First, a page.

NEW YORK -- Taking a decidedly minimalist, human interest approach to the disaster that was Hurricane Katrina, Ashley Sabin and David Redmon's "Kamp Katrina" depicts the efforts of a couple of residents to set up a makeshift shelter in their back yard.
Unfortunately, the story doesn't quite have the feel-good aspect that might have been predicted. Indeed, the lower-class, displaced citizens who take up residence there prove to be a less than desirable lot with problems far beyond homelessness.
Still, one has to admire the efforts of contractor David Cross and his American Indian wife, known as Mrs. Pearl, to help those less fortunate than themselves. In the aftermath of the hurricane, they dubbed their home "Kamp Katrina" and soon had more than a dozen newly displaced people staying in their backyard. They included a mentally ill religious zealot who claimed to have an intimate relationship with Joan of Arc; a pregnant former crack addict falling back into her old ways; her abusive husband; petty criminals and the like. One day Mrs. Pearl is surprised to find a man in her shower, which prompts her to comment, "I don't want a naked man in my shower, unless he happens to be John Goodman."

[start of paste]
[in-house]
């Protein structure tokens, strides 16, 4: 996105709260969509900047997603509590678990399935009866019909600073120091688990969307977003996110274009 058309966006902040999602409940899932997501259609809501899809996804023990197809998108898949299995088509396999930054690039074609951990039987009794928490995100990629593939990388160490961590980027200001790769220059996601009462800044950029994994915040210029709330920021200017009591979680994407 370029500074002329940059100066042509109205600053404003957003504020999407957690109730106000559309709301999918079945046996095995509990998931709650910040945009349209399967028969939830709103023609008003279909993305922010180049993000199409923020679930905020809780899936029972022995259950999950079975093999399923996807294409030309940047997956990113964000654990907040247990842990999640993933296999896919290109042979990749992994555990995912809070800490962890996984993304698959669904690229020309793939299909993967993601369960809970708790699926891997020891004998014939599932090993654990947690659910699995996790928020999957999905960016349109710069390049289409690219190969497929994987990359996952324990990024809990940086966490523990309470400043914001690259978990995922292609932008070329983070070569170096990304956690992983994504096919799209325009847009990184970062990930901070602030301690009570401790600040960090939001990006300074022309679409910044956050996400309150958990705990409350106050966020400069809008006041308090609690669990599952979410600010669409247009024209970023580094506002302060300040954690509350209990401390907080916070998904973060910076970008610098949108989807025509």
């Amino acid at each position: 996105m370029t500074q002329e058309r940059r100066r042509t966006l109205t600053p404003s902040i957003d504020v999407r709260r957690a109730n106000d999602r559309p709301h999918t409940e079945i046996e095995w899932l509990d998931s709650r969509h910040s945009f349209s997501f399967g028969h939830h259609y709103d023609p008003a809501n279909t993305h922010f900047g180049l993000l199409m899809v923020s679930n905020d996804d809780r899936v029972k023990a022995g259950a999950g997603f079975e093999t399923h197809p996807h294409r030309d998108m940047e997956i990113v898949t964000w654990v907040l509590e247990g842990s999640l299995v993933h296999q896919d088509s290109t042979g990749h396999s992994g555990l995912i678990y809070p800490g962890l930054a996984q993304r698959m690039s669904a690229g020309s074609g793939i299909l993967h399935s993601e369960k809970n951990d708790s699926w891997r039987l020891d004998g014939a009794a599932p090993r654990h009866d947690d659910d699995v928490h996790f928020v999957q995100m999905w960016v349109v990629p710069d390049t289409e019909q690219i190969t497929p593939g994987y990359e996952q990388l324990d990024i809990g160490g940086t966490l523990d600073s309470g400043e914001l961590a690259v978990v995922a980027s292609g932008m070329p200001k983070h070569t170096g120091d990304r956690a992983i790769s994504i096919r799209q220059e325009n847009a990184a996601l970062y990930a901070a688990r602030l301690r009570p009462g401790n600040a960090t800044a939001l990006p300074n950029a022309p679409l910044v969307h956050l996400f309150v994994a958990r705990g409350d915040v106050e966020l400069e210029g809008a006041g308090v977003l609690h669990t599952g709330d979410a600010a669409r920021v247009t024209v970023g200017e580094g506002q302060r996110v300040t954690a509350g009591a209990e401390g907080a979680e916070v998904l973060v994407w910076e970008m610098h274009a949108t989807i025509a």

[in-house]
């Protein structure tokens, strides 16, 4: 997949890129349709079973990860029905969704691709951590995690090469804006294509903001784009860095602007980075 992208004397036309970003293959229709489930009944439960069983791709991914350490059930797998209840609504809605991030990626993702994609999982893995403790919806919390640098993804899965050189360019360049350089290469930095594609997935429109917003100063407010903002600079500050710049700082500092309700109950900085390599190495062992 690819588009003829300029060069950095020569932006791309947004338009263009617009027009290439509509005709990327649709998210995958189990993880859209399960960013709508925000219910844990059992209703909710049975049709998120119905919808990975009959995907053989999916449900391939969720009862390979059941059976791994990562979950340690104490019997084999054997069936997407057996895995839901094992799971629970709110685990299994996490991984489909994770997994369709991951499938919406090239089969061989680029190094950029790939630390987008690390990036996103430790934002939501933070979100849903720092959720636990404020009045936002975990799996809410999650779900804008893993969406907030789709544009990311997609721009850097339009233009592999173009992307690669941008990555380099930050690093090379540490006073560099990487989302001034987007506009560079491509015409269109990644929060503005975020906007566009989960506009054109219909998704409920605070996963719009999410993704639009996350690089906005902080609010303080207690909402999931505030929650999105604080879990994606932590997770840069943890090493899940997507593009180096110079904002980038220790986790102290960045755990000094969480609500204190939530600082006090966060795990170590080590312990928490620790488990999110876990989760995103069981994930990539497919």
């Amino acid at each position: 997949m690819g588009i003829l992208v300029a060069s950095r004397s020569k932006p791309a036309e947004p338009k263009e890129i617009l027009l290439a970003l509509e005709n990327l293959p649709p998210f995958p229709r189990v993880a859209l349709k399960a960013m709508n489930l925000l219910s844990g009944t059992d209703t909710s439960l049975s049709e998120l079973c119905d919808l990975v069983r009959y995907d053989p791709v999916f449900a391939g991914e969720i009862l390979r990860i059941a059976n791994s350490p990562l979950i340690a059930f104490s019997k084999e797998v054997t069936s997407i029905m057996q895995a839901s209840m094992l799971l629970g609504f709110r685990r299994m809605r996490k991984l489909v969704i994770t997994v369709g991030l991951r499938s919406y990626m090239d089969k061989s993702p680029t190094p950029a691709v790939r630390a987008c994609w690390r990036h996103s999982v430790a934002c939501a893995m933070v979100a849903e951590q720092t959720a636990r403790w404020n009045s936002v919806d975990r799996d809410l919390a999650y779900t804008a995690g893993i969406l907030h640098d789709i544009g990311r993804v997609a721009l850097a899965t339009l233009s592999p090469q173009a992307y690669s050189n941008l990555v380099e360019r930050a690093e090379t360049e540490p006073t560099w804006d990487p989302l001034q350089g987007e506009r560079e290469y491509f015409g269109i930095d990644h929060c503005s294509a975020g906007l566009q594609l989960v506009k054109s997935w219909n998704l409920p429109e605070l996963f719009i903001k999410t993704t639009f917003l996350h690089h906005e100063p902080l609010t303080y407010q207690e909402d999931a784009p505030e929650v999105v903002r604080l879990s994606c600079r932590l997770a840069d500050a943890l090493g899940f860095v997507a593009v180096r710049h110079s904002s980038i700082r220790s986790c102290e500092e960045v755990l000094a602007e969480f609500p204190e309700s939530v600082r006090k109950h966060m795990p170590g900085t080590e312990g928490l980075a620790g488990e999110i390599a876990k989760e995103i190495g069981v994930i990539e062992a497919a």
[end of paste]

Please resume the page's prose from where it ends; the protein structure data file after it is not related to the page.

Although the film's concerns are more personal than political, it does deal with the inevitable interference from city officials after Kamp Katrina's neighbors start complaining about the impromptu shelter.
The film ultimately is too tedious and meandering to have the desired impact, with its subject matter more appropriate for a short newsmagazine segment than a feature length documentary. It will no doubt serve as a footnote to the many other Katrina-themed films that will be examining the subject from a deeper perspective.